A gross pollutant trap is a treatment device designed to capture coarse sediment, trash and vegetation matter carried in the stormwater. music assumes that gross pollutant traps have very small pool volumes, and therefore, no hydrological routing is simulated within the GPT node.
music requires you to describe the performance of the GPT (using a graphical function editor) for each pollutant type, and does not provide default performance figures. The reason for this is that there are many GPTs available, including several proprietary products, which may perform very differently. Appendix C provides a summary of one study of GPT performance, undertaken by the CRC for Catchment Hydrology (Allison et al., 1996; Walker et al., 1999).
However, you are strongly encouraged to obtain independent, peer reviewed performance data from the specific gross pollutant trap proposed for a given site. You should be aware that any performance data provided represents a reasonable estimate of the likely long-term performance of the particular GPT.
Gross Pollutant Trap Properties
The location name will be displayed under the gross pollutant trap node icon on the main worksheet.
Low Flow Bypass
All of the stormwater that approaches the GPT below the user-defined Low Flow Bypass amount (in units of m3/s) will bypass the GPT. Any flow above the Low Flow Bypass (subject to the presence of a High Flow Bypass) will enter and be treated by the GPT.
High Flow Bypass
When the stormwater inflow rate exceeds the user-defined High Flow Bypass amount (in units of m3/s), only a flow rate equal to the High Flow Bypass (less that specified in any Low Flow Bypass) will enter and be treated by the GPT. All of the stormwater flow in excess of the High Flow Bypass will bypass the trap and will not be treated by the trap.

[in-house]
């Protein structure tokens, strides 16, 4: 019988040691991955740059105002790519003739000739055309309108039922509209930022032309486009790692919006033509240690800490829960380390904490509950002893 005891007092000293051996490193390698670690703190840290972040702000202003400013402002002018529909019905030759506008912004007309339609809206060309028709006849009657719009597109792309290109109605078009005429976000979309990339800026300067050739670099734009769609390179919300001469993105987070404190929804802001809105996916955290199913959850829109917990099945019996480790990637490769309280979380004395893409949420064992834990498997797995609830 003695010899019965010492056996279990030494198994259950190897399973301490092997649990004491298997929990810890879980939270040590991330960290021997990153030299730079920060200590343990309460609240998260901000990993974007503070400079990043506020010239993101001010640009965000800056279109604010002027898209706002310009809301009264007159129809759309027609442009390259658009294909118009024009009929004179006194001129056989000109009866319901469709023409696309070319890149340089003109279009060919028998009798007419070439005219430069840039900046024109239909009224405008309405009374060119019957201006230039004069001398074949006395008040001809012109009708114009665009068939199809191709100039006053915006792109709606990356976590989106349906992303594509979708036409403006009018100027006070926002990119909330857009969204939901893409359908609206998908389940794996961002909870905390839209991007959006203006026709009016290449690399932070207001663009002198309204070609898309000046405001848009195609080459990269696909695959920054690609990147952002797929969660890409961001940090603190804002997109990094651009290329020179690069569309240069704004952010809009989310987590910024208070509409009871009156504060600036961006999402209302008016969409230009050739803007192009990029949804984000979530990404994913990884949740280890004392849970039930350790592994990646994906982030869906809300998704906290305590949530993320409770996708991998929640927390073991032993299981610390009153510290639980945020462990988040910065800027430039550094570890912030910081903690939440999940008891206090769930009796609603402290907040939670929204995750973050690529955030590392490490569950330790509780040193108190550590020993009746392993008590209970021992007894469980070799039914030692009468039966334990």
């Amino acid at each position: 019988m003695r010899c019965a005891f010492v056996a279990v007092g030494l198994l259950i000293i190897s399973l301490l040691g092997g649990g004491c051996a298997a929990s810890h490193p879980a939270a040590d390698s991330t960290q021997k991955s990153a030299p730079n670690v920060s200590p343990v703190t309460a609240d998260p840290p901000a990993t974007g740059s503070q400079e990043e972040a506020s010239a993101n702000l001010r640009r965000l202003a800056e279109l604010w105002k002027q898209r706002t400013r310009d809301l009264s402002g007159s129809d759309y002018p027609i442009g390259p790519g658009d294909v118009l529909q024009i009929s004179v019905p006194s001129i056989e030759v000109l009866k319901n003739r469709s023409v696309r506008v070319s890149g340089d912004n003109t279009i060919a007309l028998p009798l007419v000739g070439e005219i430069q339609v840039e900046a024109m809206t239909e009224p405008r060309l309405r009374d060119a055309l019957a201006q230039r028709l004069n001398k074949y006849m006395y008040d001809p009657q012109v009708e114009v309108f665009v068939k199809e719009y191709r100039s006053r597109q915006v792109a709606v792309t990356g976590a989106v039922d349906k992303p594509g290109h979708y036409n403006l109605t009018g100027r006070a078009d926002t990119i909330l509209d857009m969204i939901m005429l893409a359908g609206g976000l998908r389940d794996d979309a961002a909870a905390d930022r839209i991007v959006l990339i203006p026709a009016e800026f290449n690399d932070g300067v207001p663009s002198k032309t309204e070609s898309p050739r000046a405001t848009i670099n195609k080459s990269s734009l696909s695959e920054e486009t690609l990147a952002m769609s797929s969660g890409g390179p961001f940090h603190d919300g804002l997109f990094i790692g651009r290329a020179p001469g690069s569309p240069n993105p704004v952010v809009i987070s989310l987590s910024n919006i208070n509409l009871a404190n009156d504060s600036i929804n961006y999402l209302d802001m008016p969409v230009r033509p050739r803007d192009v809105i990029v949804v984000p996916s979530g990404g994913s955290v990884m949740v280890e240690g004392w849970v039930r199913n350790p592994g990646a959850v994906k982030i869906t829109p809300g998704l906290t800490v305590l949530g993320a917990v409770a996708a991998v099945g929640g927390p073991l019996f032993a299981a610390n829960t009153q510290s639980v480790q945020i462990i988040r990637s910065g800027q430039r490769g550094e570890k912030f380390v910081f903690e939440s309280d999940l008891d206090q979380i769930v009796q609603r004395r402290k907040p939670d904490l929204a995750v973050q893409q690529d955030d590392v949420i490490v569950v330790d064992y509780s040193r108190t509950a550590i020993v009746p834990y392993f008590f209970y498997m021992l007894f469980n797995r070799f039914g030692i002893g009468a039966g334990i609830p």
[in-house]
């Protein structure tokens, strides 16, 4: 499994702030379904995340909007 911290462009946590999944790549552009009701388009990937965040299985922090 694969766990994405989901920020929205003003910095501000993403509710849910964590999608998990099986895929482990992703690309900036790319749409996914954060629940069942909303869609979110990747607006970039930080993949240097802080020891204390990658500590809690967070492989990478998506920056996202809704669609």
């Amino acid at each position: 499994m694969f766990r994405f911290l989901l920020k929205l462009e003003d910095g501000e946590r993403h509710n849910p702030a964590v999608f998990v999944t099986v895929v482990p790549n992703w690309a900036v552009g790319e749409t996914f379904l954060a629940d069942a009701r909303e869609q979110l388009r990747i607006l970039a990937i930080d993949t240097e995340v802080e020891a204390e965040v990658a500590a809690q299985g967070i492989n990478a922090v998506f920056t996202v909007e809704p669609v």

For each pollutant (TSS, TN, TP and gross pollutants), performance of the GPT can be described using one of three options:
- A concentration-based capture efficiency (defined graphically) - define the outlet concentration as a function of the inlet concentration;
- A flow-based capture efficiency (defined by a table) - Entered in a table, this allows you to define a percentage of capture of each pollutant as a function of the flow. A 100% capture represents a total reduction of the pollutants, whereas 0% capture means that the node has no effect on the pollutant. Note that if your table does not cover the entire hydrograph then music extrapolates linearly using the last two values of the table; or
- A combination of the options (the graph and a table) - When the option Both is selected, the concentration-based transfer function is applied on the captured percentage of the flow. This provides greater flexibility and more options in your model. For example, you can model reduced efficiency with higher inflows into the GPT. The concentration-based reduction can now be altered by the flow-based efficiency, thus providing higher accuracy.
The Properties dialog shown above is used in the example described next.
This table shown below has been extracted from the flux file. Notice the following: